222. Joseph Fuchs. Human Values and Christian Morality (Dublin: Gill and Macmillan, 1970) 92-111.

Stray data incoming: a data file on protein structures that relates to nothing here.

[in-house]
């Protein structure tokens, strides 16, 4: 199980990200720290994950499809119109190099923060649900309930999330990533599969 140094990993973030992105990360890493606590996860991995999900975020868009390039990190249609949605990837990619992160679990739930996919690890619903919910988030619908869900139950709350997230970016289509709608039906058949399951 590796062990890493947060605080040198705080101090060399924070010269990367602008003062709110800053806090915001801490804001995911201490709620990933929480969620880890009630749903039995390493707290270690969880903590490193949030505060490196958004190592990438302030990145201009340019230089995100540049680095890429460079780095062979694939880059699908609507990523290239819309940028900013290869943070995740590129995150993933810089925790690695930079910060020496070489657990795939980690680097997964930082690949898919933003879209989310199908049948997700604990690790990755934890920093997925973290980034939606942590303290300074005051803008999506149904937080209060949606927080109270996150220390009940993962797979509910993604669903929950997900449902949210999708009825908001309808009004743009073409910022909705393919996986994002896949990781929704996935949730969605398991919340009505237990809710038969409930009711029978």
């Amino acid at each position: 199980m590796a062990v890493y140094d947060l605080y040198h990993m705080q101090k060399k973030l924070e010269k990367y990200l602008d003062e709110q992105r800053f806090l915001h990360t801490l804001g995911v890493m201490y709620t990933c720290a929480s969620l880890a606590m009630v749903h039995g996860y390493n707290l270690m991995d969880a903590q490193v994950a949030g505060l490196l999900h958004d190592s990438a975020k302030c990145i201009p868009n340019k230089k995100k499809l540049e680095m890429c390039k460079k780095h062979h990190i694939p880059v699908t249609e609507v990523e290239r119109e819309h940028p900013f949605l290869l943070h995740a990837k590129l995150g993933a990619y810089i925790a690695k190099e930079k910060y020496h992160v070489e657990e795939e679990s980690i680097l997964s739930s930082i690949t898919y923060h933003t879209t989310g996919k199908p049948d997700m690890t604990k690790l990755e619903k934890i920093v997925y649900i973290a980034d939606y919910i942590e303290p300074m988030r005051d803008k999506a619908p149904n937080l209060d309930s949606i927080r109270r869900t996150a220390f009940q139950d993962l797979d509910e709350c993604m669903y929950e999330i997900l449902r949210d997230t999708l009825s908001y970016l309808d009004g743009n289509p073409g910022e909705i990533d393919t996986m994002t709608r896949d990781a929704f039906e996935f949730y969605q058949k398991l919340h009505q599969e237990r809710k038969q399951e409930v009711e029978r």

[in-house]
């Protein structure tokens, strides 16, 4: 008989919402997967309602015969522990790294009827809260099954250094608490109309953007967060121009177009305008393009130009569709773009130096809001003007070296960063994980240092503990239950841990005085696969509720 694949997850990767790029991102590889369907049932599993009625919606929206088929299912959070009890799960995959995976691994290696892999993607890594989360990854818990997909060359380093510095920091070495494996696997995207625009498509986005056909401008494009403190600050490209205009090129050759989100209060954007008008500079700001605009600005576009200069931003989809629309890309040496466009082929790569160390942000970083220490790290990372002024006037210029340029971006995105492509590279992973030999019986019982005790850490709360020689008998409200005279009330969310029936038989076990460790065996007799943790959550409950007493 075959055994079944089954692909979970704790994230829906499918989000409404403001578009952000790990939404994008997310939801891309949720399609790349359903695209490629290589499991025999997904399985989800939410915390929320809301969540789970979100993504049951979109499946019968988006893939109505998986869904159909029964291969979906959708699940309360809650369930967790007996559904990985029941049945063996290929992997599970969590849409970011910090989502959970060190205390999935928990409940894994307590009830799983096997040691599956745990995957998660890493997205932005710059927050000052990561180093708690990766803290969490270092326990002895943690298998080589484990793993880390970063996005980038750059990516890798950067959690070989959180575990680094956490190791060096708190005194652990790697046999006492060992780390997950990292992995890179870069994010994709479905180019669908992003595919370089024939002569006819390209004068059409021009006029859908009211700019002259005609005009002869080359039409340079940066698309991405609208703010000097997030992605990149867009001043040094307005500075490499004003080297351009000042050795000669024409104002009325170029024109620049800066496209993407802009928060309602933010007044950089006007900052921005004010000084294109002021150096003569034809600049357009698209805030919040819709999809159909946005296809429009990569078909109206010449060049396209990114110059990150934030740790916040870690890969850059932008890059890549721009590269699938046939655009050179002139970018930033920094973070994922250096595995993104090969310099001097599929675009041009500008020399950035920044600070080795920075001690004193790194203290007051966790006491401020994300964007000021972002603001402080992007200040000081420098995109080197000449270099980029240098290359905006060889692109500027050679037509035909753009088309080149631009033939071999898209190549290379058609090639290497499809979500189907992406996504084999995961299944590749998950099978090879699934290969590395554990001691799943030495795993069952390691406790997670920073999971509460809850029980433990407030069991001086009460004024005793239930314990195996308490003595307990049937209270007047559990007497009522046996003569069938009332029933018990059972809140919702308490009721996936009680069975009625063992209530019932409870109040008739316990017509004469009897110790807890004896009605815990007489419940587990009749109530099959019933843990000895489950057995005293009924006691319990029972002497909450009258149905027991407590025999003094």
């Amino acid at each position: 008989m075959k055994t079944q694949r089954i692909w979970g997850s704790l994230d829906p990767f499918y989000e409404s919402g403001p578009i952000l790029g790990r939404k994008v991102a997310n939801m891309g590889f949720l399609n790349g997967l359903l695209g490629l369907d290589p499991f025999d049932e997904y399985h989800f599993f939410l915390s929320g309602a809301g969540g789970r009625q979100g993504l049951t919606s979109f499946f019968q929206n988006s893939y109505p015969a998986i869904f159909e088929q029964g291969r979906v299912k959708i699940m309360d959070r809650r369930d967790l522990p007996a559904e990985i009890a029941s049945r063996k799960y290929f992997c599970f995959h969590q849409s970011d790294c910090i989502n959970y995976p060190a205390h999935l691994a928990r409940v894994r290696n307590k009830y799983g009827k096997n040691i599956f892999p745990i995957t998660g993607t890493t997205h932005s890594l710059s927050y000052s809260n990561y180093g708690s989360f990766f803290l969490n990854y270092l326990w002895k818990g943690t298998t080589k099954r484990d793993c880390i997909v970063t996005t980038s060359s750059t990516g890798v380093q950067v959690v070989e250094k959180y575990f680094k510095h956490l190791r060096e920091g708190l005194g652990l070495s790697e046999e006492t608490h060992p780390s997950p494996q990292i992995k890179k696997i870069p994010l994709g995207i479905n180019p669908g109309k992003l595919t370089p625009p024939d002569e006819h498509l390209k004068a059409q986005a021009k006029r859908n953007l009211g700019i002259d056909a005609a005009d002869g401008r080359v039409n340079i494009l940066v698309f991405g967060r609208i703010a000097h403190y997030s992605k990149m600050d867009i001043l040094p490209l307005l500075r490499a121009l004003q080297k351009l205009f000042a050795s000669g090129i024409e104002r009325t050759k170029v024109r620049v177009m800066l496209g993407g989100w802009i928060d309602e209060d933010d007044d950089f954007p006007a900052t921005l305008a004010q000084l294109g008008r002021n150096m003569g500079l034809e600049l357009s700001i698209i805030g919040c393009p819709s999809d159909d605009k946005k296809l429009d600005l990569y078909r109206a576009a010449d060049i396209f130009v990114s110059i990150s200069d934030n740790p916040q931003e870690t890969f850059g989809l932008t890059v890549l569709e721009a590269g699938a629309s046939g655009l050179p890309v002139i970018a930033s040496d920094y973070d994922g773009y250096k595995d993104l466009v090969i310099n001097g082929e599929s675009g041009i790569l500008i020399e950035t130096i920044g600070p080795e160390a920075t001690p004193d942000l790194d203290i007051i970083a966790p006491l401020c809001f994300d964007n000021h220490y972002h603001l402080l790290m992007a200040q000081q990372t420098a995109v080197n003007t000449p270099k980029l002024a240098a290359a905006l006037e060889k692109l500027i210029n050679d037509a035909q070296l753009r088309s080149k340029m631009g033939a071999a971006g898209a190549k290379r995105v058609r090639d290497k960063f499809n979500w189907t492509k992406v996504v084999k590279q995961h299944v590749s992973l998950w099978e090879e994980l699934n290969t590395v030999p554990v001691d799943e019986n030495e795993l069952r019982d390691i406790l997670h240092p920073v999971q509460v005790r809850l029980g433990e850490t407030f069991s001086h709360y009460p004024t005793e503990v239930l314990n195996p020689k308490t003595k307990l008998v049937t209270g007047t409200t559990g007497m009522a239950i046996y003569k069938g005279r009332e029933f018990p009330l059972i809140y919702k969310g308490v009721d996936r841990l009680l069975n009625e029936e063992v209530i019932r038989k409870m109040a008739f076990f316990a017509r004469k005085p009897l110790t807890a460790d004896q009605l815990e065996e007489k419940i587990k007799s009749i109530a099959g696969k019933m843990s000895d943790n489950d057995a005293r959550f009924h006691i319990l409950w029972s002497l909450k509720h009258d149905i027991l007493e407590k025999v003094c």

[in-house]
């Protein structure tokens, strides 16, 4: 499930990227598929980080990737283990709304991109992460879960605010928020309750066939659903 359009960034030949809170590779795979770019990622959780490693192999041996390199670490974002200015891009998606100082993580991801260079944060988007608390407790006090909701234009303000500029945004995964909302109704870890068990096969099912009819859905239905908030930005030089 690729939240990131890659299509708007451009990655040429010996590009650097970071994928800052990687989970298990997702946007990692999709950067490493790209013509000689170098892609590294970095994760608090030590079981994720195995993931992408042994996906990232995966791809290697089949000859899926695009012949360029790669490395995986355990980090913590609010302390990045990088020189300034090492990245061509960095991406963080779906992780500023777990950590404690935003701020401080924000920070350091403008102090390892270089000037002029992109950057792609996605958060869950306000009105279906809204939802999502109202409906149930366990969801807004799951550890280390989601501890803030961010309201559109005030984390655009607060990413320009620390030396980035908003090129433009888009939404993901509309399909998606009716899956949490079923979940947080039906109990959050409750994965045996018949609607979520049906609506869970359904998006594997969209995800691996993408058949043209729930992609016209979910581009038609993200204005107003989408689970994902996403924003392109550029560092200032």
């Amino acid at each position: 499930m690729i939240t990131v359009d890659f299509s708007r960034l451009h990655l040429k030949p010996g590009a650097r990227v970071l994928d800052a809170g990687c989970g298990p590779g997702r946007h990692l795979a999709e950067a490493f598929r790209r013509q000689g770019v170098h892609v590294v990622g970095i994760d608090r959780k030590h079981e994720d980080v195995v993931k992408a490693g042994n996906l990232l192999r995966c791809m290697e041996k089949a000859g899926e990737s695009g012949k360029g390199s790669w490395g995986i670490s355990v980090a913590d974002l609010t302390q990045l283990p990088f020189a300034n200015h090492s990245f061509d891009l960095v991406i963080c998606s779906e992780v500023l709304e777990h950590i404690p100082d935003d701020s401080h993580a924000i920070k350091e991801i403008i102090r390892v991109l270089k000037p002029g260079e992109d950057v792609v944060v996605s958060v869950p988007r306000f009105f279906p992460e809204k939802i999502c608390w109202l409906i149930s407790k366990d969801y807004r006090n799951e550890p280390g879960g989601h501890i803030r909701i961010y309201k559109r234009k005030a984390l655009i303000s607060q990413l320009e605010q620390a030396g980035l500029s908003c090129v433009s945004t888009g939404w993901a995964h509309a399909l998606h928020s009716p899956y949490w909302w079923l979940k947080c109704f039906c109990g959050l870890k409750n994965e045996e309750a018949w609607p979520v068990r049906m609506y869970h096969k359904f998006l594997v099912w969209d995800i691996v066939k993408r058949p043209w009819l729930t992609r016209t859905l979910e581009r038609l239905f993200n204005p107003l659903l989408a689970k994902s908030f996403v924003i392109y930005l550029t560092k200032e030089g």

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most inuential starting point, however, has been the distinction which Karl Rahner has made between the transcendental and categorical levels of freedom.4 For Rahner, human freedom is not, in the rst instance, the ability to choose between two objects. It is, rather, the capacity to decide about oneself, to dispose oneself and ultimately to say yes or no to God.This capacity or freedom to accept the divine self-offer is the constitutive core of the human person. It is the most fundamental purpose of freedom at this transcendental level to choose Godthat is, to make a fundamental option for God.The transcendental exercise of freedom becomes the ground for all conscious, categorical choices. The fundamental option itself cannot, however, be fully available to our consciousness because we can never grasp ourselves totally as an object of knowledge. Sin, most basically, is the negative fundamental option, a life turned away from God, a basic no to Gods selfoffering. What we usually call freedom of choice, or what Rahner calls categorical freedom, is the freedom to choose between different objects. The person consciously deliberates between and among various objects of possible choice. It is at this level of free choice that the transcendental orientation of the person is actualised. Because the transcendent God is experienced in mediated ways, our transcendental orientation to God is realized in and through our individual choices. Although the fundamental option is incarnated in such choices and is unavoidably affected by them, it can never be reduced to these choices.Thus, true personal sin is always mediated in discrete actions but cannot be irreducibly identied with such actions. The distinction between levels of freedom can be further claried by noting the distinction between the value(s) toward which each type of freedom is directed. Categorical freedom is directed at individual, discrete values which are present in particular situations and which serve human nourishing.Transcendental freedom, on the other hand, is directed at the transcendent ground of value itself, which is God and in which all other values participate and have their end. In choosing particular values in particular situations, the person implicitly chooses